In high school biology, you were most likely taught the central dogma of molecular biology; that is, how genetic information flows within your cells. This dogma is often summarized as follows: DNA is transcribed into a linear piece of RNA that provides a template to create proteins, which then act as the workhorses of your cells. However, we often don’t use the word dogma in science unless we are about to contradict it. This “dogma” has been rewritten many times beginning with the discovery of RNA-based genomes that are reverse transcribed into DNA, and other more recent discoveries of catalytic RNA and non-coding RNAs that do not encode any proteins but perform important cellular functions themselves. The authors of this study tackle another fascinating question that again shakes up what we think we understand about RNA and this central dogma: can RNA exist in other shapes besides its normal linear form, and what might these different shapes be doing in our brains?
Cellular RNAs do in fact exist as both the canonical linear form, as well as a circular form. Standard linear messenger RNAs, which would normally go on to encode proteins, contain distinct 5’ and 3’ termini and are spliced according to normal rules; however, circular RNAs (circRNAs) are spliced abnormally to produce stable circles. A big debate remains in the field: are these circRNAs just byproducts of a less common chemical reaction or are they produced for some specific cellular function? A collaborative team of researchers from the Berlin Institute for Medical Systems Biology and the Max Planck Institute for Brain Research in Germany set out to address this debate. Their first set of experiments led to an intriguing observation (especially for us neuroscientists): the abundance of these circRNAs was much higher in the brains of rodents than in any other tissue type that they analyzed. Furthermore, evolutionary conservation is often a strong indicator of functionality in biology, so the authors studied how well conserved these circRNAs are from organism to organism. Using bioinformatics, they indeed found that the specific DNA sequences that led to the creation of circRNAs are in fact highly conserved among vertebrates, hinting at important functionality.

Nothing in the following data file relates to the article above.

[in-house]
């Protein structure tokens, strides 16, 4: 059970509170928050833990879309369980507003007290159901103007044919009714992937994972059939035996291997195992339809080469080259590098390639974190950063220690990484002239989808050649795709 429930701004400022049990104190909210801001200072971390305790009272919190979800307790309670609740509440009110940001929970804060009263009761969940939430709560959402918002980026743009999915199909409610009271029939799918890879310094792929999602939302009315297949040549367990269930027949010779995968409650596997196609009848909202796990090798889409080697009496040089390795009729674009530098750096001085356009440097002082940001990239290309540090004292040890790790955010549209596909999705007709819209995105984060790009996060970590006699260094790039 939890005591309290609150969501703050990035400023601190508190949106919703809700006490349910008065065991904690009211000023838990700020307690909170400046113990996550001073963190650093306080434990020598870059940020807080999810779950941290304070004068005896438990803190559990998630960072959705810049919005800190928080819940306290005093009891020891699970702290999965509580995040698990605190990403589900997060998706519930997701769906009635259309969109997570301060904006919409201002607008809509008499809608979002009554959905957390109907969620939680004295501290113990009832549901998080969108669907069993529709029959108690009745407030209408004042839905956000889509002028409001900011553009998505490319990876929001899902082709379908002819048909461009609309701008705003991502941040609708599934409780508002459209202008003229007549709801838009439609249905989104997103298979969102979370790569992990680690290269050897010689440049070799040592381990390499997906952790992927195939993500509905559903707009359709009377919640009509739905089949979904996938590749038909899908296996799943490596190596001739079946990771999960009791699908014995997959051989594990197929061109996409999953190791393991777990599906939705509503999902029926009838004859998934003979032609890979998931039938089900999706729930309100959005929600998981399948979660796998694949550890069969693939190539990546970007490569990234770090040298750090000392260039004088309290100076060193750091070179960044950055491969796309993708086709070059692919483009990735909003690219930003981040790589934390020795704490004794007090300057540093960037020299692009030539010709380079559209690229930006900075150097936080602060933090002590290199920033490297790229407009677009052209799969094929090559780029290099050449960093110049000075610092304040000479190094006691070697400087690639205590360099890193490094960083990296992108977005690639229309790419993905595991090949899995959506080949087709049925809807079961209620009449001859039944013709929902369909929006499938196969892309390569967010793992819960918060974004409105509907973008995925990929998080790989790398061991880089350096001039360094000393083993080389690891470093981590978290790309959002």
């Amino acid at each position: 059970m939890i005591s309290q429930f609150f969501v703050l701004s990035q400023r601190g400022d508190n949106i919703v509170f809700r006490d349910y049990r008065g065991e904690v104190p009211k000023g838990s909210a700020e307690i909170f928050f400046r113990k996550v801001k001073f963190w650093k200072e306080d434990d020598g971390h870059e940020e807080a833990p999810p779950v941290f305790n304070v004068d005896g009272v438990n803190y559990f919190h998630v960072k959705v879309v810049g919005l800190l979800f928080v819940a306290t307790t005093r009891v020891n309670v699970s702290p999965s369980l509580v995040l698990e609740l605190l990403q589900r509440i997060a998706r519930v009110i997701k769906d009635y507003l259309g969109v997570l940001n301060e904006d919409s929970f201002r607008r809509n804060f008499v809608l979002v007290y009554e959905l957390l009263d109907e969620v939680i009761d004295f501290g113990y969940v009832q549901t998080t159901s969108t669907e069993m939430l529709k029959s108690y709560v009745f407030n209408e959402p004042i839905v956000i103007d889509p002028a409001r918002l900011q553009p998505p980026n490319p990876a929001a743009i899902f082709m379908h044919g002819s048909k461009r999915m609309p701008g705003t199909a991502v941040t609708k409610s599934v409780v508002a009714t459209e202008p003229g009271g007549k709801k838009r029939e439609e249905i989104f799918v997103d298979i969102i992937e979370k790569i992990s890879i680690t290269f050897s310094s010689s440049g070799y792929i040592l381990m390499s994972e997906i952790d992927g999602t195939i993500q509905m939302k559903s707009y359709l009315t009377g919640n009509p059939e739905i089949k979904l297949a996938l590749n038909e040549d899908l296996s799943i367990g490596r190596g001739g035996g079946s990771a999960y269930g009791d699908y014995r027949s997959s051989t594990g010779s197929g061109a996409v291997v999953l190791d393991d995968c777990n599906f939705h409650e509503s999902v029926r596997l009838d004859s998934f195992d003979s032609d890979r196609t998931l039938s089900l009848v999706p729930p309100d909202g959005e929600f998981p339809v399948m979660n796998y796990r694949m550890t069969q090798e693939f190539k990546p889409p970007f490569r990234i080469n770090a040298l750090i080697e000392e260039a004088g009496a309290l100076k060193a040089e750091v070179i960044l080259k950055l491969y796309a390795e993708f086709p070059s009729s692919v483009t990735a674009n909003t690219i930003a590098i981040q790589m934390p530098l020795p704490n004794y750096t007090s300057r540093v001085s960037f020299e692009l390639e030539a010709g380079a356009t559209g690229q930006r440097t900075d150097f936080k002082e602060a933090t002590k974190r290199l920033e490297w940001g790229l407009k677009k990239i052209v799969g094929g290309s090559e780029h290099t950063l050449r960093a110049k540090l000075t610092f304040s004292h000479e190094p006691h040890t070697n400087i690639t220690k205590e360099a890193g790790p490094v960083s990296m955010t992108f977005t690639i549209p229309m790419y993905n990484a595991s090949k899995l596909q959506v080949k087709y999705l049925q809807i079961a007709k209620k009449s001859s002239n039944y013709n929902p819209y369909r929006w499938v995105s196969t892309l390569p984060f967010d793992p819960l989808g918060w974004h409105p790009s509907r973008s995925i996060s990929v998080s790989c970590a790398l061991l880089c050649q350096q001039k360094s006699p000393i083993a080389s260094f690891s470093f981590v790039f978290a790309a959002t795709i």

Why might these circRNAs be enriched in brain tissue relative to other tissue? This question leads us to the heart of the story. Using high resolution sequencing methods, the authors found that the brain-expressed circRNAs were predominately derived from genes, whose proteins would normally function at synapses, which are the sites of communication between neurons. Furthermore, using techniques to probe the localization of specific circRNAs, they found that many of these circRNAs themselves localized to these same synaptic regions.
When the authors delved deeper and looked at the developing brain, they also identified a cluster of circRNAs that dramatically changed their expression patterns during a critical time window in which synapses begin to form mature connections within the brain. The ability to regulate and vary these synaptic connections throughout life is fundamental to how we learn and respond to experiences. Along these lines, the researchers used a chemical trick to induce their cultured neurons to mimic experience-dependent changes in their connectivity (a state called homeostatic plasticity), and found that after induction of this plasticity, specific circRNAs were upregulated in both the neuron cell body and the dendritic shafts where synaptic connections are formed. Taken together, the authors identified a family of RNAs that form stable circular structures, do not encode any proteins, and exist in the right time and place to play a role in regulating brain development.
This paper, while far from a complete story, nonetheless opens the door for many further studies into what these strange RNA forms are doing in the brain. The authors have presented a great resource for neuroscientists to probe more mechanistically into the functions of specific circRNAs during brain development and synaptogenesis. A major step forward provided by this study was the first unambiguous demonstration of the circular nature of these RNA species, which they accomplished by taking advantage of state of the art long-read sequencing technologies. While this paper still fails to demonstrate any functional data, many ideas have been hypothesized as to how these circRNAs may regulate gene expression. The authors have provided evidence of tissue specificity, developmental regulation, evolutionary conservation, and stimulus-evoked expression of many brain specific circRNAs. The brain, arguably our most complex organ, most likely requires complex layers of gene regulatory mechanisms to produce its plastic nature, and this paper provides compelling evidence to follow up on these circRNAs as important players in these processes.